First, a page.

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Checking In On The Siemens Monitor Case – Court Rules That The DOJ’s Withholding Of Certain Relevant Documents Is Overbroad And That Other Claimed FOIA Exemptions Are Inapplicable

Judicial Decision

Previous posts herehere, here, and here have highlighted the DOJ’s efforts (along with Siemens and its monitor) to block public release of the Monitor reports provided to the DOJ in connection with resolution of the still record-setting 2008 Siemens FCPA enforcement action.

From the beginning, I’ve had my own suspicion as to why the DOJ (and other parties) are actively seeking to block release of the Monitor reports and it has nothing to do with the issues discussed in the DOJ’s (and other parties) briefs.

In any event, in this recent 60 page opinion, Judge Rudolph Contreras (D.D.C.) ruled that the DOJ’s withholding of certain relevant documents is overbroad and that other claimed Freedom of Information Act exemptions are inapplicable.

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A Peek Into The Opaque World Of FCPA Monitorships

opendoor

Previous posts herehere, and here highlighted the DOJ’s efforts (along with Siemens and its monitor) to block public release of the Monitor reports provided to the DOJ in connection with resolution of the still record-setting 2008 Siemens FCPA enforcement action.

From the beginning, I’ve had my own suspicion as to why the DOJ (and other parties) are actively seeking to block release of the Monitor reports and it has nothing to do with the issues discussed in the DOJ’s (and other parties) briefs.

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Friday Roundup

Roundup

Quotable, FCPA issues at City Hall, and for the reading stack. It’s all here in the Friday roundup.

Quotable

In this recent post titled “Judicial Scrutiny of Corporate Monitors: Additional Uncertainty for FCPA Settlements?” Debevoise attorneys Andrew Levine, Philip Rohlik and Michael Gramer note:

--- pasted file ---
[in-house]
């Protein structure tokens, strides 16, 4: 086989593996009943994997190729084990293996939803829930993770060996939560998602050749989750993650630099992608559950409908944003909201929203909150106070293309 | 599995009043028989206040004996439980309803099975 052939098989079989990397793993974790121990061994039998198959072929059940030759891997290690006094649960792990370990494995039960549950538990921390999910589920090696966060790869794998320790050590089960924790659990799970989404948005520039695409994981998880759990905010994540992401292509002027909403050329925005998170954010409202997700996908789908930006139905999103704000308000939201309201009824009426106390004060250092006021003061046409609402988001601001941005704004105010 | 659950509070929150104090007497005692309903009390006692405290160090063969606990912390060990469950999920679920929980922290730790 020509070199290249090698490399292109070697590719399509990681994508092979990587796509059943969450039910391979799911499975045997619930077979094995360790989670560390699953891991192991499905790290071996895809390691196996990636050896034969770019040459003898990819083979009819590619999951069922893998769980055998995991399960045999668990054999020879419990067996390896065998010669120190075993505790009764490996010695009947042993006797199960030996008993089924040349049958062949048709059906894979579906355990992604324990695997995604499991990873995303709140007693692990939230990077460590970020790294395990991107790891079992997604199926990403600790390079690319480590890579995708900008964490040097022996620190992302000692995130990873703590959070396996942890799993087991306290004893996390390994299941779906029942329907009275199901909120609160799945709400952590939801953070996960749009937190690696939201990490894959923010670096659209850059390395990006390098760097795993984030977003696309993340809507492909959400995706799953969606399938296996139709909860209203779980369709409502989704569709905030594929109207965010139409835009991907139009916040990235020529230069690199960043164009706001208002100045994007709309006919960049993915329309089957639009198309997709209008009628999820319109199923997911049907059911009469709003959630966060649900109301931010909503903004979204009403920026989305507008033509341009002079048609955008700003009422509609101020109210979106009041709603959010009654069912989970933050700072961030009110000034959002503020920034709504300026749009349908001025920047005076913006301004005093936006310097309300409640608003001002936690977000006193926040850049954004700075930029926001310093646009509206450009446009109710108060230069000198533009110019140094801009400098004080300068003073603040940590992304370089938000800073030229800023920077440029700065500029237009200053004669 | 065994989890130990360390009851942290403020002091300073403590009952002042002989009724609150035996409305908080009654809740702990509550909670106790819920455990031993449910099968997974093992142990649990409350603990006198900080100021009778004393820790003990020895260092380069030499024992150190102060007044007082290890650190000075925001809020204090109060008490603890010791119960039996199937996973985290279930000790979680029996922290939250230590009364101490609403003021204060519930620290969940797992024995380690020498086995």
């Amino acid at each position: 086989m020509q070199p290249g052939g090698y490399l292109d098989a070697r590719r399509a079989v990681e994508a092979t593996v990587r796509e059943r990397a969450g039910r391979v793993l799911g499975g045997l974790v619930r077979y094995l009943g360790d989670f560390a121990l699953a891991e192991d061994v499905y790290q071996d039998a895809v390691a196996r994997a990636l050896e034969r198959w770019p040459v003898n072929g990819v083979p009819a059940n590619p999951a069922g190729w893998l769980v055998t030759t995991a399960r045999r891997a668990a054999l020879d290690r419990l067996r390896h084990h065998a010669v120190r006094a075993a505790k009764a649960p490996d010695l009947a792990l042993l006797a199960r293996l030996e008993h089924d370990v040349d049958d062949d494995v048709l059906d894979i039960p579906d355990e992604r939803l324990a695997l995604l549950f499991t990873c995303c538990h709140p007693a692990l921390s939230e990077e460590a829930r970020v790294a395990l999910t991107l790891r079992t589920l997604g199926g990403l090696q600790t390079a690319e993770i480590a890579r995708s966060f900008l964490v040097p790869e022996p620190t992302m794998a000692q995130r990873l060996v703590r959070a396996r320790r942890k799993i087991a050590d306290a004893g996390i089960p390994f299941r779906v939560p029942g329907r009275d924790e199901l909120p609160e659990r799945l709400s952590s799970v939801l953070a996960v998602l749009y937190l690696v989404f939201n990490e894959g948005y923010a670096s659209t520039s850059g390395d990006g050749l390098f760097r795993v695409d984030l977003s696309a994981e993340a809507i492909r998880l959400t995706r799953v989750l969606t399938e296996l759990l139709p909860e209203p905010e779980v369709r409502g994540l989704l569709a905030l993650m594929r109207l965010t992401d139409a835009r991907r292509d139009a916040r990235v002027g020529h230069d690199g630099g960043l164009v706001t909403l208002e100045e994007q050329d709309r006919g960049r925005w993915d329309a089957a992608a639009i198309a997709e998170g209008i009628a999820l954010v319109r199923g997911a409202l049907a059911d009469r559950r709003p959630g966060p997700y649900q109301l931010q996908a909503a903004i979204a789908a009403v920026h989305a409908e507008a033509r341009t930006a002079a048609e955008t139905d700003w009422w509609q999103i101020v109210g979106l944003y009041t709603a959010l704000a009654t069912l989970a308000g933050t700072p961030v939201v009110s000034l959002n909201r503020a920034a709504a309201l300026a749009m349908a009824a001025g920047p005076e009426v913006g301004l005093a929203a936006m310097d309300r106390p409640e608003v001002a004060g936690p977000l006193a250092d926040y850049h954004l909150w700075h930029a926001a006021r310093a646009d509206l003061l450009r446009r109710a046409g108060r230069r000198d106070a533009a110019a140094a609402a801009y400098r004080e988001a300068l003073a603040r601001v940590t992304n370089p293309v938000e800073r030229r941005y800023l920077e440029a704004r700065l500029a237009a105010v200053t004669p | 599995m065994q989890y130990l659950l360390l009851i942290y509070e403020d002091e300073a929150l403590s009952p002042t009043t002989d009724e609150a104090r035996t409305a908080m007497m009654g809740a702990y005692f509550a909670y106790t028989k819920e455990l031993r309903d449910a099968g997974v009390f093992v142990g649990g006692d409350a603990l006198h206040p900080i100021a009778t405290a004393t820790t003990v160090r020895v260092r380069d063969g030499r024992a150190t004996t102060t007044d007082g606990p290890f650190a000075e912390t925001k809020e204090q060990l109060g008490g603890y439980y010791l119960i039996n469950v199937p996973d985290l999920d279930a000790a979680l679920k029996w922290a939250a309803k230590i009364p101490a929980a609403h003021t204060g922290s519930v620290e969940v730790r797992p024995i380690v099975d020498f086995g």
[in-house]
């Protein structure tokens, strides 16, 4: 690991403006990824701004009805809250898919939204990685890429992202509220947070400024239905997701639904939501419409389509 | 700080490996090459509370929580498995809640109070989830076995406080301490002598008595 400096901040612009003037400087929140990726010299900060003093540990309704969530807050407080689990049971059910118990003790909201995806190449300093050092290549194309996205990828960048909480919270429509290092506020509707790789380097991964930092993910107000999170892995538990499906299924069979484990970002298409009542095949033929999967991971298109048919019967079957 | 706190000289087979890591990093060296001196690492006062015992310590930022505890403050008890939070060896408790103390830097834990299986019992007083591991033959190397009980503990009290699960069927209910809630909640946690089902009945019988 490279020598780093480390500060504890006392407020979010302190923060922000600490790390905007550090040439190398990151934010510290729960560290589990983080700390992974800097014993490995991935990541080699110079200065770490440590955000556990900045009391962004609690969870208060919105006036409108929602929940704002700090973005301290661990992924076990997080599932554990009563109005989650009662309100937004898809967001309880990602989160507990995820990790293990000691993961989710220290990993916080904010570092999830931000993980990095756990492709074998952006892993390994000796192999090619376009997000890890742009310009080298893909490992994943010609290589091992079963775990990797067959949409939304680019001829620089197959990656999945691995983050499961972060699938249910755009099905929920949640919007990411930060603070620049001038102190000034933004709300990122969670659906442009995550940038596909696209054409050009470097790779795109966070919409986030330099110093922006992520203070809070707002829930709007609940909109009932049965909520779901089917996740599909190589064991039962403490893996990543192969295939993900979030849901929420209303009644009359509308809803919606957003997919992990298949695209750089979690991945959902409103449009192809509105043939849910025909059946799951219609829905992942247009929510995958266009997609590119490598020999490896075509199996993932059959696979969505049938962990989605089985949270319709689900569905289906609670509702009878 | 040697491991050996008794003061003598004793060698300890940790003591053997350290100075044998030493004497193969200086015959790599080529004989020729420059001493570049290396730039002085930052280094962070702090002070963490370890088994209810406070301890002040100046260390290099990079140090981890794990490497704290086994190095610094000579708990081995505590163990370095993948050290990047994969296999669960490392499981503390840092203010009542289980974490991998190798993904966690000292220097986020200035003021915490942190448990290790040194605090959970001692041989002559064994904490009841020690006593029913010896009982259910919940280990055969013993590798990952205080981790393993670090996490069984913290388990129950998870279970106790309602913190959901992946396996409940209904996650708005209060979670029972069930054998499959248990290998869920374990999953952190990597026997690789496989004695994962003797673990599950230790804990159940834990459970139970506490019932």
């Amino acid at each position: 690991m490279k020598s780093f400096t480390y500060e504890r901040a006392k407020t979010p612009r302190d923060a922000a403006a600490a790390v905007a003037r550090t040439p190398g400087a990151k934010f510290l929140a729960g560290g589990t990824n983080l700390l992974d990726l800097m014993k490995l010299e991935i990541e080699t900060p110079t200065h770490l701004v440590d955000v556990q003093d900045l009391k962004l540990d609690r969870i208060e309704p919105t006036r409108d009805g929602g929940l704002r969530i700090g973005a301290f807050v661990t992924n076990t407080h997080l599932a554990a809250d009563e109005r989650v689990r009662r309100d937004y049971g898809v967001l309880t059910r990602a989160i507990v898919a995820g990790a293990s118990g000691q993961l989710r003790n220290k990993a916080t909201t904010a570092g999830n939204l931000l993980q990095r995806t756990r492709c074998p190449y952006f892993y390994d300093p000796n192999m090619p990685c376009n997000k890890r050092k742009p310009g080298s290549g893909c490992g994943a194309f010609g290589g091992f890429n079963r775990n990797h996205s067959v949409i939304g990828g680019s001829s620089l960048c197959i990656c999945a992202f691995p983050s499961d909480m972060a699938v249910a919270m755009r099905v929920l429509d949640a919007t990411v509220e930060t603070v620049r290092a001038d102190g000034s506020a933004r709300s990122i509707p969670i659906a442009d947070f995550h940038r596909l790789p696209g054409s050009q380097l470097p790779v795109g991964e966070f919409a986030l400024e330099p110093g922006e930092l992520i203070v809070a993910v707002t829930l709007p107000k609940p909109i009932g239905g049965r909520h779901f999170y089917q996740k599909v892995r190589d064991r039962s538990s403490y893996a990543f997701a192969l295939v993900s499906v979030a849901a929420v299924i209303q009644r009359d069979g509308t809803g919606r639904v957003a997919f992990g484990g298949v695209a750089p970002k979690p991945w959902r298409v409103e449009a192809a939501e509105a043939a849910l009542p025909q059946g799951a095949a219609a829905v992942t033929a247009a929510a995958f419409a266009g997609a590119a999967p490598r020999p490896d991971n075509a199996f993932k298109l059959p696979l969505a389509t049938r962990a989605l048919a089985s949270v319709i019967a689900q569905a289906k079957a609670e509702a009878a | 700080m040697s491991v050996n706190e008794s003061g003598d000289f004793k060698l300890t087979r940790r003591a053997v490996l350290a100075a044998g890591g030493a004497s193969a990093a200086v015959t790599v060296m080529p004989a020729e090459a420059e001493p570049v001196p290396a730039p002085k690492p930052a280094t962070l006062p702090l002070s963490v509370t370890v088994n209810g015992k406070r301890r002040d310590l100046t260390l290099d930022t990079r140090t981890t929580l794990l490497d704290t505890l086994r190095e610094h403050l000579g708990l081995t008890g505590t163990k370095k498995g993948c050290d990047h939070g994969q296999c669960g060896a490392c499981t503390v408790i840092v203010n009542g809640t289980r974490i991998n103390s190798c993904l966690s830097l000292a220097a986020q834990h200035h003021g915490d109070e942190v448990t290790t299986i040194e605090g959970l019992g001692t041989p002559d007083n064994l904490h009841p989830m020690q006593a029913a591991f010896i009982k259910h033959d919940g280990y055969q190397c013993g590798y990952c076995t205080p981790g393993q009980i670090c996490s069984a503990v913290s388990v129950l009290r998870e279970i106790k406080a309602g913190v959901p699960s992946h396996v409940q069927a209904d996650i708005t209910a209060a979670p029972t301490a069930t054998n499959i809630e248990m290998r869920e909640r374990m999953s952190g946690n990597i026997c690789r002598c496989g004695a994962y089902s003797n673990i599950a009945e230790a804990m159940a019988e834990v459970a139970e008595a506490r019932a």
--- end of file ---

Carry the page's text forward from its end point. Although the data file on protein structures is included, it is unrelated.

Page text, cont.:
“Like many other complex corporate criminal matters, FCPA matters largely get resolved without meaningful judicial oversight. […] In complex cases, corporate criminal enforcement can follow the largely consensual process that has evolved in the FCPA arena.  After a long period of investigation, in which a company often cooperates, the company and DOJ negotiate a resolution, based on legal theories and facts largely determined by the DOJ.

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Friday Roundup

Roundup

Clayton responds, from the dockets, Bitkower to FCPA Inc., and a student writing competition. It’s all here in the Friday roundup.

Clayton Responds

This previous post highlighted the FCPA portion of the recent confirmation hearing of SEC Chair nominee Jay Clayton. In follow-up written questions, Senator Sherrod Brown (D-OH) asked: “The Foreign Corrupt Practices Act (FCPA) forbids U.S. companies and their subsidiaries from paying foreign government officials to obtain or retain business. What is your specific plan for enforcement of the FCPA.”

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Friday Roundup

Roundup

Scrutiny alerts and updates, ripples, difficult business conditions, resource alerts, and for the reading stack. It’s all here in the Friday roundup.

Scrutiny Alerts and Updates

Wal-Mart

Bloomberg reports:

“Wal-Mart Stores Inc. is butting heads with the U.S. government over how to wrap up a long-running foreign corruption investigation. Officials have proposed that the world’s biggest retailer pay at least $600 million to resolve probes by the Justice Department and the Securities and Exchange Commission into whether it bribed government officials in markets from Mexico to India and China, according to three people familiar with the matter. The retailer has rebuffed the government’s request, two of them said.

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